By Lucas Moore, AIA
They say it takes a village to raise a child, and it also takes a village to care for the health of one. One big difference between healthcare for adults versus healthcare for children is the number of people involved. While an adult patient may attend appointments alone or with one other person, a child patient often has an entire family to accompany them to appointments or procedures. Designing for pediatric care must focus on more than just the patient. Concepts reinforcing family-centered care should drive the design.
Family-centered care is designing for all ages – from newborns to parents and grandparents. Understanding that these diverse age groups experience environments in different ways, family-centered design needs to touch every aspect of the patient’s (and their family’s) experience at a healthcare center from the moment they arrive.
From well-marked parking garages, to theming with child-friendly graphics like frogs and butterflies that identify and differentiate floors and departments, wayfinding is important to a positive healthcare visit. The use of these repeated graphics can also help break the language barriers that written signage may present.
As the family sets out to their destination, various amenities can help to ensure their comfort and needs are accounted for. Lactation rooms provide privacy for nursing and pumping and family toilet rooms, which are outfitted with infant and adult-sized changing stations, cater to families with varying degrees of need.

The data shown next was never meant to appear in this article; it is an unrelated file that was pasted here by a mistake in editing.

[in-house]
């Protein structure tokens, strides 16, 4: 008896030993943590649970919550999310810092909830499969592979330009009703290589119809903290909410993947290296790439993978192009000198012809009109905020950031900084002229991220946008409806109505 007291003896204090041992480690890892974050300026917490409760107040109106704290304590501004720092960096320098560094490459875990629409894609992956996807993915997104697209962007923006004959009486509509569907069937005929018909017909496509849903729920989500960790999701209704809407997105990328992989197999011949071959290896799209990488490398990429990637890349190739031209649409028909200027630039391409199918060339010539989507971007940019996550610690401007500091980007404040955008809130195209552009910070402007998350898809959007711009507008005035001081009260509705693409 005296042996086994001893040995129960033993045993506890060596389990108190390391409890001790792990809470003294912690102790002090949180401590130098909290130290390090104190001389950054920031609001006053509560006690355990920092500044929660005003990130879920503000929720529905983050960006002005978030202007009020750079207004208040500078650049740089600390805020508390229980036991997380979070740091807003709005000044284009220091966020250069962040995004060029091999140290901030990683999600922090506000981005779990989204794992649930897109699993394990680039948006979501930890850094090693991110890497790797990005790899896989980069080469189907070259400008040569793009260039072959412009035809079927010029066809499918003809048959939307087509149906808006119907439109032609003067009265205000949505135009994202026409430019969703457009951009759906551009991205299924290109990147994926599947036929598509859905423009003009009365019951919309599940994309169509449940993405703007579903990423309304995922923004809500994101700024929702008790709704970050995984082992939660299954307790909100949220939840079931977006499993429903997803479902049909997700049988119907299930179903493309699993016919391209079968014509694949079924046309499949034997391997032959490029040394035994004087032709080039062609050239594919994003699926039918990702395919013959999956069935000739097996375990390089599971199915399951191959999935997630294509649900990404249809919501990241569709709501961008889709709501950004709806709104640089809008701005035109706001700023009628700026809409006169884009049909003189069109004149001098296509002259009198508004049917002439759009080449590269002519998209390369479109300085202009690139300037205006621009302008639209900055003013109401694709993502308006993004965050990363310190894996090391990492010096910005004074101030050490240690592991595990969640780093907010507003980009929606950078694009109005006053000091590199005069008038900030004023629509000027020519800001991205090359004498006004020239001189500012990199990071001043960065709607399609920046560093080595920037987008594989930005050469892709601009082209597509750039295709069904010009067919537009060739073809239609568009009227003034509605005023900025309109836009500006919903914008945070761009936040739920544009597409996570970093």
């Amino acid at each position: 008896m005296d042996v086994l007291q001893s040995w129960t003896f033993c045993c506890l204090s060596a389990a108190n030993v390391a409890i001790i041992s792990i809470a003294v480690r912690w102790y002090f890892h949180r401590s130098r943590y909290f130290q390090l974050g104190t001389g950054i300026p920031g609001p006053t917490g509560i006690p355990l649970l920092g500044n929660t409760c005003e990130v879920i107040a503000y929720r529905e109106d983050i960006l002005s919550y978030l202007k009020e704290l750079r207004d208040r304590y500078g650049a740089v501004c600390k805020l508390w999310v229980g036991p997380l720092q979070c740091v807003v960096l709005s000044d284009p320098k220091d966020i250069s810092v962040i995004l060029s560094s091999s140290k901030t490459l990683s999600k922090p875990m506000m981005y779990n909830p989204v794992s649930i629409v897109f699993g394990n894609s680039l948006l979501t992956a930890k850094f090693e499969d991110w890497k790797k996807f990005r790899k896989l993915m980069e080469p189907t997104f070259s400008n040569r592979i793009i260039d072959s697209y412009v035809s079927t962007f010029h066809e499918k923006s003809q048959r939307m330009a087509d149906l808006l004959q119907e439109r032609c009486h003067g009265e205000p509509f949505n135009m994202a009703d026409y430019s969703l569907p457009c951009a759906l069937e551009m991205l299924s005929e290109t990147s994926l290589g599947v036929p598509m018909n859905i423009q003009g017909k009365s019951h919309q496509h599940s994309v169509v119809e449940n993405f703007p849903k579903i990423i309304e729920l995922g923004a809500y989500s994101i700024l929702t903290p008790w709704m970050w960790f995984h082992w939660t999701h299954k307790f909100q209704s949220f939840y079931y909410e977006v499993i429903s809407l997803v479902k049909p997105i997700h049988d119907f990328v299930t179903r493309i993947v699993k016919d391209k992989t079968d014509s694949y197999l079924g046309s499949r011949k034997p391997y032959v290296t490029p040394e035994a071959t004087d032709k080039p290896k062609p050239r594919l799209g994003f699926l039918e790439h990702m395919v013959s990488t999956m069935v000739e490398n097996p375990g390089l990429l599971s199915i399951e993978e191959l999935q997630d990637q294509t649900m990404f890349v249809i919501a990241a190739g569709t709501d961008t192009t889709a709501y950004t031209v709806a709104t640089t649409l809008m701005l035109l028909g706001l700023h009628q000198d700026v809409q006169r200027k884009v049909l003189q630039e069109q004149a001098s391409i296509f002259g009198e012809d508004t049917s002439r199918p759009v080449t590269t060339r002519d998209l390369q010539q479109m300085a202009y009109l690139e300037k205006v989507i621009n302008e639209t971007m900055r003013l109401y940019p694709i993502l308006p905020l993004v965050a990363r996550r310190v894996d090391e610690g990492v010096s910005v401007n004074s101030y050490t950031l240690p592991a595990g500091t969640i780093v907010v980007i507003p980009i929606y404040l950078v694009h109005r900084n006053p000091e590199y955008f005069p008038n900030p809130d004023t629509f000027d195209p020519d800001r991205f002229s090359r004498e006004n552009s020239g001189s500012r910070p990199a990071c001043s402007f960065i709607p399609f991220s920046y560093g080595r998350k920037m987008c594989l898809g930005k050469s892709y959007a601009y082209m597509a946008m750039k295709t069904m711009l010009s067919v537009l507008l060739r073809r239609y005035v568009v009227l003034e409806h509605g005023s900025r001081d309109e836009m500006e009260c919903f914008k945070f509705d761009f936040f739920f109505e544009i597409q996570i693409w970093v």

As patients and families spend much of their appointment in exam rooms, the room design becomes critical. Through explorative design exercises where the design team builds mock-ups and works side by side with staff, patients and families, a properly sized room is able to be determined. Known as “right-sized” exam rooms, these rooms are large enough to accommodate an additional 2-3 people, stroller, winter coats, etc. This design keep families together. The family travels together, talks to the physician together, and comforts the patient together – all of which are important factors when designing for family-centered care.
Easy access to healthy food and drink options via a café, cafeteria or vending area is also part of a solid family-centered care design. Another convenient amenity that can save families an extra stop on the way home is an outpatient pharmacy. Here, families can shop for a variety of over-the-counter products or fill a prescription without having to make an extra stop on the way home.
Finally, don’t forget the signage back to the parking garage is just as important as getting the family to the appointment and enjoying amenities along the way. The entire journey from home to appointment and back must be thought through then lens of family-centered care. Each of these features keep the family together and make the total experience as smooth and enjoyable as possible. Incorporating family-centered care principles into pediatric healthcare design creates positive outcomes for patients and families.